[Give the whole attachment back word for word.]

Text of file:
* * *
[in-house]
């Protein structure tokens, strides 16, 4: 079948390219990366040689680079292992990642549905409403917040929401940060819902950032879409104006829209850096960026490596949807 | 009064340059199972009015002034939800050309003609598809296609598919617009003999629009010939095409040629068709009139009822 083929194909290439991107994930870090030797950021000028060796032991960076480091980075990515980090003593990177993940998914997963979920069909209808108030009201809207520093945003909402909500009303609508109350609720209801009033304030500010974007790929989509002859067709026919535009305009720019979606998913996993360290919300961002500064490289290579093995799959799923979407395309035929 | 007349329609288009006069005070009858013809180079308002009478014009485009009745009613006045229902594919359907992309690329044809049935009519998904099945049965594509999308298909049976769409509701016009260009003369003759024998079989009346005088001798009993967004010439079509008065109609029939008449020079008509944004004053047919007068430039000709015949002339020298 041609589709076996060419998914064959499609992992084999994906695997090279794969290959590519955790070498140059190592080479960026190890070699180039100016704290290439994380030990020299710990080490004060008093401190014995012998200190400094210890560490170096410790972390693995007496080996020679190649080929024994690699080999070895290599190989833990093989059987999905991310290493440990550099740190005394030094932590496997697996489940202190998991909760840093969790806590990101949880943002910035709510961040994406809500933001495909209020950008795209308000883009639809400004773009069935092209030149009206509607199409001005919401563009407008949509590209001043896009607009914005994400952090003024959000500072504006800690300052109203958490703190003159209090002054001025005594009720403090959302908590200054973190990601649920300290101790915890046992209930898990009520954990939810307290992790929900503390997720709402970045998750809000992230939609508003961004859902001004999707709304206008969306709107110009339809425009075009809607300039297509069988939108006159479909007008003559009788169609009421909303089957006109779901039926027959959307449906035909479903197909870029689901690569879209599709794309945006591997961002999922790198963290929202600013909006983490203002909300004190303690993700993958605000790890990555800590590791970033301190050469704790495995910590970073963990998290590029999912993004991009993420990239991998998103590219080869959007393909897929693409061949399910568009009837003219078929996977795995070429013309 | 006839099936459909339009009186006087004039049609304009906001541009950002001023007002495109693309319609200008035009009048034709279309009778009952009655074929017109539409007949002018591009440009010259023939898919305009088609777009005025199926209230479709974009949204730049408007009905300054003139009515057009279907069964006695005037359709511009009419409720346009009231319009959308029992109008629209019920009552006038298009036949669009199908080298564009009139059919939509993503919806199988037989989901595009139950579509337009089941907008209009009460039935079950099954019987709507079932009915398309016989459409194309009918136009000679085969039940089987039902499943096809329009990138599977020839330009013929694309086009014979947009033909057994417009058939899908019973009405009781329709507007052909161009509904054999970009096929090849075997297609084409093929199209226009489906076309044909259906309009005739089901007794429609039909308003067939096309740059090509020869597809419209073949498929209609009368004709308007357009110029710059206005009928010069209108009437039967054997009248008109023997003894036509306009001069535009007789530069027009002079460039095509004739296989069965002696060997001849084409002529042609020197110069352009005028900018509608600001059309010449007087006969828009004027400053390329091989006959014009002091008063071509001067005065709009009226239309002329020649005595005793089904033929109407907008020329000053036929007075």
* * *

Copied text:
[in-house]
């Protein structure tokens, strides 16, 4: 079948390219990366040689680079292992990642549905409403917040929401940060819902950032879409104006829209850096960026490596949807 | 009064340059199972009015002034939800050309003609598809296609598919617009003999629009010939095409040629068709009139009822 083929194909290439991107994930870090030797950021000028060796032991960076480091980075990515980090003593990177993940998914997963979920069909209808108030009201809207520093945003909402909500009303609508109350609720209801009033304030500010974007790929989509002859067709026919535009305009720019979606998913996993360290919300961002500064490289290579093995799959799923979407395309035929 | 007349329609288009006069005070009858013809180079308002009478014009485009009745009613006045229902594919359907992309690329044809049935009519998904099945049965594509999308298909049976769409509701016009260009003369003759024998079989009346005088001798009993967004010439079509008065109609029939008449020079008509944004004053047919007068430039000709015949002339020298 041609589709076996060419998914064959499609992992084999994906695997090279794969290959590519955790070498140059190592080479960026190890070699180039100016704290290439994380030990020299710990080490004060008093401190014995012998200190400094210890560490170096410790972390693995007496080996020679190649080929024994690699080999070895290599190989833990093989059987999905991310290493440990550099740190005394030094932590496997697996489940202190998991909760840093969790806590990101949880943002910035709510961040994406809500933001495909209020950008795209308000883009639809400004773009069935092209030149009206509607199409001005919401563009407008949509590209001043896009607009914005994400952090003024959000500072504006800690300052109203958490703190003159209090002054001025005594009720403090959302908590200054973190990601649920300290101790915890046992209930898990009520954990939810307290992790929900503390997720709402970045998750809000992230939609508003961004859902001004999707709304206008969306709107110009339809425009075009809607300039297509069988939108006159479909007008003559009788169609009421909303089957006109779901039926027959959307449906035909479903197909870029689901690569879209599709794309945006591997961002999922790198963290929202600013909006983490203002909300004190303690993700993958605000790890990555800590590791970033301190050469704790495995910590970073963990998290590029999912993004991009993420990239991998998103590219080869959007393909897929693409061949399910568009009837003219078929996977795995070429013309 | 006839099936459909339009009186006087004039049609304009906001541009950002001023007002495109693309319609200008035009009048034709279309009778009952009655074929017109539409007949002018591009440009010259023939898919305009088609777009005025199926209230479709974009949204730049408007009905300054003139009515057009279907069964006695005037359709511009009419409720346009009231319009959308029992109008629209019920009552006038298009036949669009199908080298564009009139059919939509993503919806199988037989989901595009139950579509337009089941907008209009009460039935079950099954019987709507079932009915398309016989459409194309009918136009000679085969039940089987039902499943096809329009990138599977020839330009013929694309086009014979947009033909057994417009058939899908019973009405009781329709507007052909161009509904054999970009096929090849075997297609084409093929199209226009489906076309044909259906309009005739089901007794429609039909308003067939096309740059090509020869597809419209073949498929209609009368004709308007357009110029710059206005009928010069209108009437039967054997009248008109023997003894036509306009001069535009007789530069027009002079460039095509004739296989069965002696060997001849084409002529042609020197110069352009005028900018509608600001059309010449007087006969828009004027400053390329091989006959014009002091008063071509001067005065709009009226239309002329020649005595005793089904033929109407907008020329000053036929007075």